Mental breakdown, in the form of “bipolar” or “psychotic” episodes, may often be experienced as having aspects of “breakthrough.” Even amidst severe distress and disruption, attempts at deep healing may be detected. Many avoid discussing this for fear of “romanticizing” disturbed states, but such reluctance can lead to “awfulizing” experiences instead and can impair engagement in treatment and reduce its effectiveness.

Research suggests that in the US, approximately 25-39% of people diagnosed with schizophrenia and 15-22% of those diagnosed with mania/bipolar disorder have beliefs that mental health professionals call “religious delusions.” But when people are told that their experiences and beliefs have no value and are simply due to an illness, they tend to either fight back and defend their perspectives in a rigid way, or they shift to attempting complete suppression of what they now see as their “sick” perspectives and experience. Unfortunately, neither of these two reactions have been found likely to lead to lead to recovery.

If reality, and our brains, were simple, then simplistic approaches to mental health would probably succeed more frequently.

This course is designed for people who are open to considering more complex possibilities. What if it’s often not possible to clearly distinguish dangerous and unhelpful states of mind from states that may be spiritually significant and helpful, or part of an attempt to heal from past traumas? Is there a way to approach these questions in a less black and white way, helping people to find their own answers, and/or ways of living with questions that don’t seem to have answers? Might that work better than trying to impose dominant cultural viewpoints and ways of being organized, which themselves may be flawed?

Whatever your spiritual perspective may be, or even if you see yourself as definitely non-spiritual, you can learn to acknowledge that there are deep questions about human existence that are often seen as spiritual, and to recognize the ways mental and emotional crisis often involves confusion around these questions. Then, with that awareness in mind, you can learn how to support people to possibly find their own way to shift from distress and confusion to deep healing and integration.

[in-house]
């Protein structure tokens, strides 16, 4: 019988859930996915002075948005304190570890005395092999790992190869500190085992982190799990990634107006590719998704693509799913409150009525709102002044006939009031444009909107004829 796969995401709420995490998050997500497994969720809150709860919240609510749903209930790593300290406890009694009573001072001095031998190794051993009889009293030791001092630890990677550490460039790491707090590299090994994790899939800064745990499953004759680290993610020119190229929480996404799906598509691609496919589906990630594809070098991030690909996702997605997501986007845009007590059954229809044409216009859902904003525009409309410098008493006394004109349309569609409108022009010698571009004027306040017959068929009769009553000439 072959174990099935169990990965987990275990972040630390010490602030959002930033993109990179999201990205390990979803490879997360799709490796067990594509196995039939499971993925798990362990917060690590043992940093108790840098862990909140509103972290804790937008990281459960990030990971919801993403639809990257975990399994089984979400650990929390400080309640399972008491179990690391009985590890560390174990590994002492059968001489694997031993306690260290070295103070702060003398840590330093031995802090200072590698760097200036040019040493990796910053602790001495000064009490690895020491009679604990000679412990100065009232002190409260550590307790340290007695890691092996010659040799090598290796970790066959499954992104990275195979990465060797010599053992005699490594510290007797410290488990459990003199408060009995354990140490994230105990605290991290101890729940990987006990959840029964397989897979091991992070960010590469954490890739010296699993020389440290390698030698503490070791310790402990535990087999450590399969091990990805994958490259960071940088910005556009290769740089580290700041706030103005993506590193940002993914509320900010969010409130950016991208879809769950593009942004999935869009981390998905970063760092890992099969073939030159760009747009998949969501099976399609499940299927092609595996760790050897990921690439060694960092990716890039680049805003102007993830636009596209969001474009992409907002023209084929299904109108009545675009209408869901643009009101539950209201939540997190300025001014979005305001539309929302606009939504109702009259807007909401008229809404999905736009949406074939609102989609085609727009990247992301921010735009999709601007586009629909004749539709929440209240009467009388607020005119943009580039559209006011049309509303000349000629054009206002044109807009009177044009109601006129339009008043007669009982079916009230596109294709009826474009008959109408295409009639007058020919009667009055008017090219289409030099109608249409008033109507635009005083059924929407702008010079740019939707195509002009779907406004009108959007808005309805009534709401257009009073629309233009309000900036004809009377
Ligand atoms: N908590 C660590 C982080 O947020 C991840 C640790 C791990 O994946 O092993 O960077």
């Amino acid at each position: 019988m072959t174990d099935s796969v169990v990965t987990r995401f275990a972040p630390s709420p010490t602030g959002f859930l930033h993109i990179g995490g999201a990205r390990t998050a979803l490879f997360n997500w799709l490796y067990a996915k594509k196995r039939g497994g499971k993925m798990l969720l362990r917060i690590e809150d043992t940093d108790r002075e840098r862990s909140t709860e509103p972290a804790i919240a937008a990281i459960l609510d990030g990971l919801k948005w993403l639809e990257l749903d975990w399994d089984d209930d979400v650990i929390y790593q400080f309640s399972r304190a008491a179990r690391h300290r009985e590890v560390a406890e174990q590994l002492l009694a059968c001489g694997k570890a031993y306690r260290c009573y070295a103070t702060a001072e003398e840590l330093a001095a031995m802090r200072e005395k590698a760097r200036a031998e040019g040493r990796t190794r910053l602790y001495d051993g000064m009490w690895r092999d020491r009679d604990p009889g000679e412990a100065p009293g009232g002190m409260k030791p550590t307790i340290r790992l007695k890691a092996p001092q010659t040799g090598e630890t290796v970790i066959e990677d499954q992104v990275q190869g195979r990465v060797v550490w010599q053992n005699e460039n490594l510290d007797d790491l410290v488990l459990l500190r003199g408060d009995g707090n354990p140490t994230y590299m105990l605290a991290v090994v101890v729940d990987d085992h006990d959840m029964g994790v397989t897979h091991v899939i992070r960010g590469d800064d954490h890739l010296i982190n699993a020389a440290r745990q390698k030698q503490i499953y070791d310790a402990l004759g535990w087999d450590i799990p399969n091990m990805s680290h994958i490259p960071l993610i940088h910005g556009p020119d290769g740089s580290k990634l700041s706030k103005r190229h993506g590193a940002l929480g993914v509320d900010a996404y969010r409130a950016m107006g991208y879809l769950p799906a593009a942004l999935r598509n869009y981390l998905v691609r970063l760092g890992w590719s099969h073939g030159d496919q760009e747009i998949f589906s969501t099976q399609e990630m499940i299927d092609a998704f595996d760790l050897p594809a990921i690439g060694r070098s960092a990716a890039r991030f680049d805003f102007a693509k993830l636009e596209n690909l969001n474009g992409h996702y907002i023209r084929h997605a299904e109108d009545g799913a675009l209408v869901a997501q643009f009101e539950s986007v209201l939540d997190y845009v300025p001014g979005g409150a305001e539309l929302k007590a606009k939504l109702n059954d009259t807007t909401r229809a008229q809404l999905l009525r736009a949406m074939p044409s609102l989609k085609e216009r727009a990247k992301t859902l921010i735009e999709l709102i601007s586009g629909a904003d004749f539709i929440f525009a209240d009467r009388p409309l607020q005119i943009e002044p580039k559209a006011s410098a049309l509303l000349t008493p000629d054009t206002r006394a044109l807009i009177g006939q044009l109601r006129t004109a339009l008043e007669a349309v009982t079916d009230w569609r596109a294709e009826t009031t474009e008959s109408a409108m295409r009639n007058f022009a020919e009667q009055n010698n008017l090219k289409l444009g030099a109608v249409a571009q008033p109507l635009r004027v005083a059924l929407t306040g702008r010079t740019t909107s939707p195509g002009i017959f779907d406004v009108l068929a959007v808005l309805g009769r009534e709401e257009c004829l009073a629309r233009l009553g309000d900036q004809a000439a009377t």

The course will take 6 hours to complete.

6 hours of continuing education credit is available for psychologists and nurses in the US, and also for social workers, licensed professional counselors and marriage and family therapists in many states in the US. (See the “What am I going to get from taking this course” section for details on CE credit.)

Ron Unger LCSW and Commonwealth Educational Seminars (CES) seek to ensure equitable treatment of every person and to make every attempt to resolve grievances in a fair manner. Please submit a written grievance to: Ron Unger, 4ronunger@gmail.com Grievances will receive, to the best of our ability, corrective action in order to prevent further problems.

Who this course is for:
  • This course will primarily be of interest to mental health workers of various professions who work with people who have the kind of issues typically labeled as psychotic or bipolar disorders.
  • This course may also be of interest to people with lived experience of difficult mental states, and to family members and others who would like to better understand how spiritual issues intersect with mental health problems as well as better ways to talk about the issues that arise at that intersection.

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